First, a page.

Three ways to future-proof your industrial control systems
COVID-19 has significantly tested the industrial sector’s ability to navigate through disruptions. Pandemic-related shutdowns, new regulations, social distancing, and reduced global industrial activity force operators to upend their standard procedures overnight.
In the new post-COVID-era, it is clear that all manufacturers must begin adopting a ‘technology-forward’ approach to making their control systems more efficient and their operations fully autonomous.
Full autonomy may be far off for most operators, who are likely asking themselves, “Where do I start?” With technology developing so quickly, there is a concern that you may not make the right choice; and by the time you’ve adopted the ‘new and shiny’ thing into your operation, it’ll be obsolete.
There is no need to worry. While innovation may be outpacing your ability to adopt these new technologies fully, there are steps you can take today to help future-proof your control system for future innovation.
Traditional industrial control systems consist of proprietary machines and software, patched together using a framework of programs and workarounds that are difficult to reconfigure. Future-proofing your operation will require you to eliminate these challenges and optimize your systems to deal with disruptions.
We’ve identified three steps you can take today to move towards more future-proof operations.
1. Implementing standardized communication layers
Despite the standardization drive of the OPC Foundation, the availability of legacy equipment and proprietary hardware on every shop floor means industrial facilities still manage control processes using patched solutions.
Generally, when disruptions occur, or you need to add new equipment to your existing systems, in-house engineers manage any necessary workarounds. Custom workarounds often lead to an over-reliance on individual engineers and a reduced ability to respond to changes in real-time.
Standardized communication layers provide a more versatile solution to change management within your industrial control system. Adopting standardized communication layers means utilizing a system capable of interacting with all the assets on the shop floor– including legacy equipment. The standardized system is deployed between shop floor assets and information or network systems, thus serving as a supportive interface for diverse vendor-specific assets.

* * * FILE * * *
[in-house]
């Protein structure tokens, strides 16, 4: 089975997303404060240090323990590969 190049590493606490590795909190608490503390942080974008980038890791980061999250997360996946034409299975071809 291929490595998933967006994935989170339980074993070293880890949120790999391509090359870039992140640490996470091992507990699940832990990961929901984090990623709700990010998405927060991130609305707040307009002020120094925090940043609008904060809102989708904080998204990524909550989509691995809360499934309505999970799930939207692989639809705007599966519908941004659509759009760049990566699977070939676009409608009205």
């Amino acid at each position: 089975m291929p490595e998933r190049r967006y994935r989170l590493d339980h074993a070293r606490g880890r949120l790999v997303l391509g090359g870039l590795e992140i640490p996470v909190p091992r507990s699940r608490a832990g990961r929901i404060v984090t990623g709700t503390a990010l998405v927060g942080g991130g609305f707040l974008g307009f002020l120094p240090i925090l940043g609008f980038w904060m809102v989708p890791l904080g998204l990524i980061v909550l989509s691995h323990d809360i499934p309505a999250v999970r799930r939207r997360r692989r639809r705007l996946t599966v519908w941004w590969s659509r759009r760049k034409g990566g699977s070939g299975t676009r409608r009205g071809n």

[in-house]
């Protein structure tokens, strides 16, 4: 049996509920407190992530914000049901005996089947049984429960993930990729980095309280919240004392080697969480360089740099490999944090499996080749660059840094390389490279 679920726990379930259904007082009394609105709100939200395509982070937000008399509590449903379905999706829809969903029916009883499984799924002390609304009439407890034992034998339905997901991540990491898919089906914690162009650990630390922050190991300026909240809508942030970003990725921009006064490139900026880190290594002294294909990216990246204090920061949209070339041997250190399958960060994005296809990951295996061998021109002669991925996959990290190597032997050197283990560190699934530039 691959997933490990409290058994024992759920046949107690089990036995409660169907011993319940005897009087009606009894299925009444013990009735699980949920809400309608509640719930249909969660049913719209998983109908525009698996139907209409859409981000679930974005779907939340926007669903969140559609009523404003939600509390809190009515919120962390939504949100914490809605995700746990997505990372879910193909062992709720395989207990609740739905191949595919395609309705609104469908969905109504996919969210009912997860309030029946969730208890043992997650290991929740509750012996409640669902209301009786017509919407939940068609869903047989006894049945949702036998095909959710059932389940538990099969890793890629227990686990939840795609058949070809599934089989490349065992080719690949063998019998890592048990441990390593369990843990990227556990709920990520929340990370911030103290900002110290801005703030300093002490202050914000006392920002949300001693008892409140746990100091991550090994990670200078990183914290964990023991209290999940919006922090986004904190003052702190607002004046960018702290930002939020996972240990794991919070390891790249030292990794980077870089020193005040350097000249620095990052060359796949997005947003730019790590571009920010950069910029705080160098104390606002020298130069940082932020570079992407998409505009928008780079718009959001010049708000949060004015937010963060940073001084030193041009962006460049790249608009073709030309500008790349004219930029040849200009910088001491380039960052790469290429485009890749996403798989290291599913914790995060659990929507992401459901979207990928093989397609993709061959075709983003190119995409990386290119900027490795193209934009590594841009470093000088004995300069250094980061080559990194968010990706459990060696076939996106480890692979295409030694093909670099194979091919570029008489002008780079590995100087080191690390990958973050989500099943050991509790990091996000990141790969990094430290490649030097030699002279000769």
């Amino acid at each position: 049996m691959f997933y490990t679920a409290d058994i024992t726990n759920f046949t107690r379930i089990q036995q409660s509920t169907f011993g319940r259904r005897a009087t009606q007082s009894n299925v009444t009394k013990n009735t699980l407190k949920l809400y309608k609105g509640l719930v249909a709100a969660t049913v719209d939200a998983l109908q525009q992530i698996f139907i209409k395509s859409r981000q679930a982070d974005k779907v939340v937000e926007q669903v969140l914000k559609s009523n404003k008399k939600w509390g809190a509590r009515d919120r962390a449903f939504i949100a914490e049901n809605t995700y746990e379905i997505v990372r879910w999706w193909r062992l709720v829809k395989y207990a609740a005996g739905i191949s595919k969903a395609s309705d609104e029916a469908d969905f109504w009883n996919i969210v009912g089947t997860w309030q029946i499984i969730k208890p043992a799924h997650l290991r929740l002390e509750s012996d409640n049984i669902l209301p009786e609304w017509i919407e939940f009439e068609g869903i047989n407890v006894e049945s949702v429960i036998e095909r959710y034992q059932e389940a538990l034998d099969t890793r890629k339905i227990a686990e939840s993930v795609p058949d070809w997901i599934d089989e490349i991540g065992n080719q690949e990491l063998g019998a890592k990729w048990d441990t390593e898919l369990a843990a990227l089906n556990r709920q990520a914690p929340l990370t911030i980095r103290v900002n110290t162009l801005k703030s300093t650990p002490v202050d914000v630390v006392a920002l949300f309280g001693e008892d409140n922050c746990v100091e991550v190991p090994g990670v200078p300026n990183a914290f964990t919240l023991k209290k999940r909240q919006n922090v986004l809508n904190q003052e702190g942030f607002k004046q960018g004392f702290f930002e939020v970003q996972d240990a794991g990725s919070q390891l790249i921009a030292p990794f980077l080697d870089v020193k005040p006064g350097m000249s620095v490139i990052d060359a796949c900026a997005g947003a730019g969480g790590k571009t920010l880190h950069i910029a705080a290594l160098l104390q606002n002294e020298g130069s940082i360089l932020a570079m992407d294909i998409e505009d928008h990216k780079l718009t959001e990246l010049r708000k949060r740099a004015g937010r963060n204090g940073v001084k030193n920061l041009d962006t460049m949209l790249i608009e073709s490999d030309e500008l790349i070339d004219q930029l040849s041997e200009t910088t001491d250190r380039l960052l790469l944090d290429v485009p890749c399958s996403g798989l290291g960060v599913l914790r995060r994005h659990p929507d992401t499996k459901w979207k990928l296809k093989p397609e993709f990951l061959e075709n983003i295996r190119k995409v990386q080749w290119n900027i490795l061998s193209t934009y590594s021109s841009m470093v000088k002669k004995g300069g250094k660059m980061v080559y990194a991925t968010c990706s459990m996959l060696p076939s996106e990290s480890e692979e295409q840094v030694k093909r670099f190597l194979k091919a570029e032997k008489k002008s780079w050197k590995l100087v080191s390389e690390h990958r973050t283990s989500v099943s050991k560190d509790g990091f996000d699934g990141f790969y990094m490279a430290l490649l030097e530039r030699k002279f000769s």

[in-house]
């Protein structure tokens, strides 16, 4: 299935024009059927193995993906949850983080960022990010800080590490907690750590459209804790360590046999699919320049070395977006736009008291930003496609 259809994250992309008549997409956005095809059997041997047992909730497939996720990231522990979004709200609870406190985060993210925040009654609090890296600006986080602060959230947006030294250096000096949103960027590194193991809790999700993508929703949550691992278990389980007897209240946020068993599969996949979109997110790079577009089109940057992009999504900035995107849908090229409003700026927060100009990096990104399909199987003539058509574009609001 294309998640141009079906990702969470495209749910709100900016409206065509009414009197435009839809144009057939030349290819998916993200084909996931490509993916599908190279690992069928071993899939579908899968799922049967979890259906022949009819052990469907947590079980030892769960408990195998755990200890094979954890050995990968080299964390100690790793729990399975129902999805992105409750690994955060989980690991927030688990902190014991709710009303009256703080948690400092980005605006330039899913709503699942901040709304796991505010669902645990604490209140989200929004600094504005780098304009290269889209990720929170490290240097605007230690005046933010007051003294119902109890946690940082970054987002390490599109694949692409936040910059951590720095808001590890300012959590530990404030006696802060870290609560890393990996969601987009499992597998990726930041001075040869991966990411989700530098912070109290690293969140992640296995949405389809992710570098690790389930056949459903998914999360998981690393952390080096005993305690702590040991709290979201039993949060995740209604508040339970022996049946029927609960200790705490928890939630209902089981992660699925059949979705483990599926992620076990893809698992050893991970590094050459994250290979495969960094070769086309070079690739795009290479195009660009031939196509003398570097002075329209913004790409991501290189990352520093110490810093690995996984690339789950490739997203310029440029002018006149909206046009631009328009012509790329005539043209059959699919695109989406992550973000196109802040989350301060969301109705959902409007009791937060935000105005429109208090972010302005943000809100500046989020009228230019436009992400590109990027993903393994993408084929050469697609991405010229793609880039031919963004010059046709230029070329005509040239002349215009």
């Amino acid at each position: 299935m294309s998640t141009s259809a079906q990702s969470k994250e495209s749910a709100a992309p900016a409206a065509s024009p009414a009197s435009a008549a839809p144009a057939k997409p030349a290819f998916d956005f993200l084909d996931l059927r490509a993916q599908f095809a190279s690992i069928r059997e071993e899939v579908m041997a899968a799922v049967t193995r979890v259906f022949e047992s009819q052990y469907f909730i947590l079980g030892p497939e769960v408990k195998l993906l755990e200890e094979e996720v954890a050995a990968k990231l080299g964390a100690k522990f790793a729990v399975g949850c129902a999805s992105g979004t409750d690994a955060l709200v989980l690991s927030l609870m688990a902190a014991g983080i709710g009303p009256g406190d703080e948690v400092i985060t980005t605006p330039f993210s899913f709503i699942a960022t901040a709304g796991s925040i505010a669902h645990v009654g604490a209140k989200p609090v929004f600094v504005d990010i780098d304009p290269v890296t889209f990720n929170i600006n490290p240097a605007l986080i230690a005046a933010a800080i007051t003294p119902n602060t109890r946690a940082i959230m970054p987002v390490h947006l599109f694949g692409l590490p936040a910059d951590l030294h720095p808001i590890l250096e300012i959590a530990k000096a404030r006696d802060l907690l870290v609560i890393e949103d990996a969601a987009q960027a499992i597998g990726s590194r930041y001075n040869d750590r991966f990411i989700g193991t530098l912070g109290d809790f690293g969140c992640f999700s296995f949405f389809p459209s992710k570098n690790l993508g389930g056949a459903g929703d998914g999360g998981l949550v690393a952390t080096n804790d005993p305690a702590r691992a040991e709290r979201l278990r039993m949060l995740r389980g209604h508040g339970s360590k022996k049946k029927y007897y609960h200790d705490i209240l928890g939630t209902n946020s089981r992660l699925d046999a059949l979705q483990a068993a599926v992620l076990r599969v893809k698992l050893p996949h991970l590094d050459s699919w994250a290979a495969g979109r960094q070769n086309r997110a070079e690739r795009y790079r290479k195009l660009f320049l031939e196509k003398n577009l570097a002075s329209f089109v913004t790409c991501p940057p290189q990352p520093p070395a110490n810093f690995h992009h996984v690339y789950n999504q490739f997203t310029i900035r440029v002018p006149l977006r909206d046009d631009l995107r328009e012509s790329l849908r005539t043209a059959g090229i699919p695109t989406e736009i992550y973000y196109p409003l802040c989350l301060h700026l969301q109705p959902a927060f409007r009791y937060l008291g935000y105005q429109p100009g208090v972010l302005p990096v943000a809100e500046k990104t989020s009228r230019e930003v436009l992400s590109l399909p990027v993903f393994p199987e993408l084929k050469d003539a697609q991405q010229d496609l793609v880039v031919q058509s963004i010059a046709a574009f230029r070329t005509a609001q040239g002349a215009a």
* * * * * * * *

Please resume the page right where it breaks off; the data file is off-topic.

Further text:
Standardized communication systems also benefit scalability when including new equipment or systems to existing operational technology architecture. The non-proprietary or open nature of standardized layers will easily support integrating additional assets using previously established processes. This provides your operation more flexibility as you test new software, systems, and procedures.
2. Adopting lean project management principles
Lean manufacturing has become a staple of the industrial sector with a proven track record of successfully improving productivity and reducing waste across the production line. The lean manufacturing principle focuses on eliminating complexities through a modular approach to building operational systems. Applying this modular approach to future-proofing industrial control systems allows you to expand your process control systems incrementally.
This expansion of control system capabilities is done by unchaining control applications from individual equipment and physical controllers and transferring networking to a centralized platform. Industrial enterprises that utilize the software and established protocols within these platforms can incrementally expand the capacity of an industrial control system.